- Agricultural & Biological Engineering
- Agricultural & Consumer Economics
- Agricultural Education
- Animal Sciences
- Crop Sciences
- Food Science & Human Nutrition
- Human Development & Family Studies
- Natural Resources & Environmental Sciences
- Division of Nutritional Sciences
- Agricultural Communications Program
Offices and Services:
ACES in Arizona
As a development officer for several departments and programs within the College of ACES, I have the occasion to travel and share information with our alumni and friends. Sometimes the destinations are glitzy. Sometimes they look similar to what I left behind in my rearview mirror. Last week, I was able to go to Arizona to visit alumni and friends who have made much warmer locational choices for the winter.
My trip was jam-packed with first-time meetings in and around Phoenix as well as visits with long-time stakeholders. A highlight was attending a gathering of ACES alumni and friends at the home of Dr. Orion Samuelson (‘01 honorary PhD, Univ. of Illinois) and his wife Gloria on Feb. 17. What an honor to host dinner and conversation alongside this legendary and generous couple. When asked if his book, You Can’t Dream Big Enough, could be purchased and signed, Orion graciously obliged. A signature and photo by the pool with Orion was a real thrill for several guests who grew up listening to him.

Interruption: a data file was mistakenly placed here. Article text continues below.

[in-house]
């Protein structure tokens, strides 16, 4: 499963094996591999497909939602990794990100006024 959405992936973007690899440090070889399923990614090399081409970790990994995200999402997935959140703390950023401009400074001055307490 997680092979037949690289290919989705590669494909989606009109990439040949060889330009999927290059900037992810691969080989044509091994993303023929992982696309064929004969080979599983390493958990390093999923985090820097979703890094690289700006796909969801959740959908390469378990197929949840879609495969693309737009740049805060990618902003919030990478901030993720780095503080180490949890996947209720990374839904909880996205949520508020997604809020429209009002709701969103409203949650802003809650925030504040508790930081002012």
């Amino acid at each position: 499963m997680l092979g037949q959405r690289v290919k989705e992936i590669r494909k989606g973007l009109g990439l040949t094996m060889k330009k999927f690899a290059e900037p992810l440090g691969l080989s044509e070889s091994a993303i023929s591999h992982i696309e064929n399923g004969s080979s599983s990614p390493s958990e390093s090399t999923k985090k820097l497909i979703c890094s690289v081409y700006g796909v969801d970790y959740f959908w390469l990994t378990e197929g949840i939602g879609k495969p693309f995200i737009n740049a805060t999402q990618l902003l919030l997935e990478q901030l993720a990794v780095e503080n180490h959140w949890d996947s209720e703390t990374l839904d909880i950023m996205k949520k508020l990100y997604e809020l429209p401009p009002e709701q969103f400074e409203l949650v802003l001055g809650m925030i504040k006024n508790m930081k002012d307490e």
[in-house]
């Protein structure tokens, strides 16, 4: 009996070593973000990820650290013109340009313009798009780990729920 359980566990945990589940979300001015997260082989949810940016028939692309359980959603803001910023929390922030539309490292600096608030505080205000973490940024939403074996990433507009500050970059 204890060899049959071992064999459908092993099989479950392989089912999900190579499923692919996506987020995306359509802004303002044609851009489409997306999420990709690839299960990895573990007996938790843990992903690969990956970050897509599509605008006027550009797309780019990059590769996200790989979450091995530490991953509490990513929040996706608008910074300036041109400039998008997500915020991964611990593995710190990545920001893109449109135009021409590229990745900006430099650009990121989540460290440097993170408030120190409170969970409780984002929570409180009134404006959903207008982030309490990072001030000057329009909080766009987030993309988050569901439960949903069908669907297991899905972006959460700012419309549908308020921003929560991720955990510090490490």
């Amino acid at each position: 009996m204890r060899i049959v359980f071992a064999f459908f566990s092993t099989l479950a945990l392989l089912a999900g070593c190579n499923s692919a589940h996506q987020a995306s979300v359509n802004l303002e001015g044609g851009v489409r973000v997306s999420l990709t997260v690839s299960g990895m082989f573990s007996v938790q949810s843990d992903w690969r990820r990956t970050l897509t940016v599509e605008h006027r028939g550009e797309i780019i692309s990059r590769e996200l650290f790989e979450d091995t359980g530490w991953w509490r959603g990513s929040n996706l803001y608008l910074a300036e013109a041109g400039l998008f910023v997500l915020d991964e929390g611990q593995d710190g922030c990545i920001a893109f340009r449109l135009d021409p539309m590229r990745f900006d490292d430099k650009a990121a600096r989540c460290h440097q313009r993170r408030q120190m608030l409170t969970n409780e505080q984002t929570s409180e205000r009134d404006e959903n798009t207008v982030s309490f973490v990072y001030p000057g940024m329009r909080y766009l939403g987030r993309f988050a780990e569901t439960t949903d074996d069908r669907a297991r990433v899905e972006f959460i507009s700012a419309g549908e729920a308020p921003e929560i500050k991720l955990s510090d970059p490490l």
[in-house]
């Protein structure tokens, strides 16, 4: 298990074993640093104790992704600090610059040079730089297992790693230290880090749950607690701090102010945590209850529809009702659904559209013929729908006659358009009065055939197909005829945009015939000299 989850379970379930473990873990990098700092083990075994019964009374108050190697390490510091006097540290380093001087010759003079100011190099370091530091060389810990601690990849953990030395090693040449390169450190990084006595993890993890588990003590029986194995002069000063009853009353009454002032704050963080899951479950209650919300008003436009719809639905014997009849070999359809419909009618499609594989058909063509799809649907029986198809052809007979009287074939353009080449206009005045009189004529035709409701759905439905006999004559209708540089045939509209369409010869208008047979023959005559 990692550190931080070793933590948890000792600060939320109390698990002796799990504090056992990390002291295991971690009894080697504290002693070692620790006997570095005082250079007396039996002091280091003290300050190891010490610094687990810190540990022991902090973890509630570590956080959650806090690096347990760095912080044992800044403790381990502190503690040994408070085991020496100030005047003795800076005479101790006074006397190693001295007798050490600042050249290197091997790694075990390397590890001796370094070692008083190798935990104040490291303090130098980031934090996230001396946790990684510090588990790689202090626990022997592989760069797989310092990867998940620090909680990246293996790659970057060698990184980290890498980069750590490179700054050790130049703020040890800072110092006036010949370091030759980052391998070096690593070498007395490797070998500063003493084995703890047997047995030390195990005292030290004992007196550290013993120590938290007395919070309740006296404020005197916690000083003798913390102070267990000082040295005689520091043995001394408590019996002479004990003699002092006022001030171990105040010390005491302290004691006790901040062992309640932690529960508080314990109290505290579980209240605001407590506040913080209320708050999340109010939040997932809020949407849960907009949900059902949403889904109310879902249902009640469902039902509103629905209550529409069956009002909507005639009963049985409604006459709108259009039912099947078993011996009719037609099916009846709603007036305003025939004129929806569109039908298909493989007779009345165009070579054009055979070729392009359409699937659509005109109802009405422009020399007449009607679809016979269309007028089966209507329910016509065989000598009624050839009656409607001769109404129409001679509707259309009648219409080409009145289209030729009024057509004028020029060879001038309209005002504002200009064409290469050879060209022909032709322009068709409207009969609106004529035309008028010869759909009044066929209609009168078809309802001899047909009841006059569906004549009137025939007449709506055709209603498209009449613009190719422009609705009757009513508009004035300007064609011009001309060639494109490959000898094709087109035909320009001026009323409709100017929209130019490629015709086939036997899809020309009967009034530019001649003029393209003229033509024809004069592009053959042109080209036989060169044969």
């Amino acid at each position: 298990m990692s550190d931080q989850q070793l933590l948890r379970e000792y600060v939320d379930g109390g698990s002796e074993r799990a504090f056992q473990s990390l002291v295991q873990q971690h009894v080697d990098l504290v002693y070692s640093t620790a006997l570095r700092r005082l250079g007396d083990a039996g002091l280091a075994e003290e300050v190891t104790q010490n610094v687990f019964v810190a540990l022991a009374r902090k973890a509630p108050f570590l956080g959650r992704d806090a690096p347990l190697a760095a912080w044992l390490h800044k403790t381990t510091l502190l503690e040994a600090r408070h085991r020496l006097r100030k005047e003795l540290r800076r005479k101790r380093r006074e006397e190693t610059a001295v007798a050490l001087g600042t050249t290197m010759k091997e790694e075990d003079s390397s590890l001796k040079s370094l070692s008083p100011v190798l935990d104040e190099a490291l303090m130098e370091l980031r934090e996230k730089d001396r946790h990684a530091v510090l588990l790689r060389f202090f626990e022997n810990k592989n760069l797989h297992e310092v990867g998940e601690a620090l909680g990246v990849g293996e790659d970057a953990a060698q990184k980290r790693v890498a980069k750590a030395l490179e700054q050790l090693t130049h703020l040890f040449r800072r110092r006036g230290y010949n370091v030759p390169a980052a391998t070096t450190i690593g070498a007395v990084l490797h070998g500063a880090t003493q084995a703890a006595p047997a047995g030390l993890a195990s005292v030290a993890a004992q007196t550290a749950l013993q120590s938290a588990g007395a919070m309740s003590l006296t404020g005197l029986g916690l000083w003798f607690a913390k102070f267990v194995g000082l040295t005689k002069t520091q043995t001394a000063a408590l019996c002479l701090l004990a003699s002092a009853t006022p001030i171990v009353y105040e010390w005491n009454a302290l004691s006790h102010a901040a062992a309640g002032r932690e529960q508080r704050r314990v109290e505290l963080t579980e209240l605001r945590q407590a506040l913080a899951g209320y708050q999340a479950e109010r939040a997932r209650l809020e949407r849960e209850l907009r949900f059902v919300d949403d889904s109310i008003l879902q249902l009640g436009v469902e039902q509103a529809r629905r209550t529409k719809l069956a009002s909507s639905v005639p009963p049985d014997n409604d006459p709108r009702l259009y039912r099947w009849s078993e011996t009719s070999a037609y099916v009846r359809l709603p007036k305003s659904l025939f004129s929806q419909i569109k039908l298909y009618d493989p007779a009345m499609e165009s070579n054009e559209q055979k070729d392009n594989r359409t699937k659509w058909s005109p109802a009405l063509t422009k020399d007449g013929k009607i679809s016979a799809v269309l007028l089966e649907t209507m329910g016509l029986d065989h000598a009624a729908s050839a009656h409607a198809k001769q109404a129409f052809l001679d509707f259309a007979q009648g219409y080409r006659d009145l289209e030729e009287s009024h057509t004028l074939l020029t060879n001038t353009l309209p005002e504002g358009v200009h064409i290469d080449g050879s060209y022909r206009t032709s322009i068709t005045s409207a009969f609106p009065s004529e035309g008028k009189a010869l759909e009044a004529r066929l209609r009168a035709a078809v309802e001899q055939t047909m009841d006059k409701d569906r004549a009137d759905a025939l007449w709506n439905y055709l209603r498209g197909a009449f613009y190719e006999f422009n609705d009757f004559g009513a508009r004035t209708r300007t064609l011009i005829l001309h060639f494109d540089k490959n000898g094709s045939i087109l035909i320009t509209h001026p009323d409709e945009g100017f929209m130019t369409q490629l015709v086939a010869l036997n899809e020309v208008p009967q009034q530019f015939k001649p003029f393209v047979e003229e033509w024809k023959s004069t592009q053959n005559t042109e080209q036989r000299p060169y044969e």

Dr. Bruce Sherrick, director of the TIAA-CREF Center for Farmland Research and professor in the department of ag and consumer economics, joined me for part of this excursion. Dr. Sherrick spoke to the Phoenix Ag Club’s Annual Outlook Meeting on Feb. 18. This club consists of individuals who own or have owned farmland and are smart enough to stay out of the cold weather in the winter. Dr. Sherrick, an expert on farmland investments, shared his perspective on the historic performance of farmland and prospects for the future. It was a quality presentation.
At the meeting’s conclusion, Orion was presented with the Phoenix Ag Club’s “Stewardship and Sustainability Award” in recognition of his distinguished career in broadcasting and for serving as a spokesperson for the people, land owners, farmers, educators, and agribusiness professionals striving to achieve a better understanding and appreciation of the value of agriculture to society.
Eventually, I did return to the frozen Illinois tundra. But I did so with a much sunnier disposition. I hope future months of February contain Arizona, the ACES “Globally Preeminent, Locally Relevant” mission, and good friends like the Samuelsons.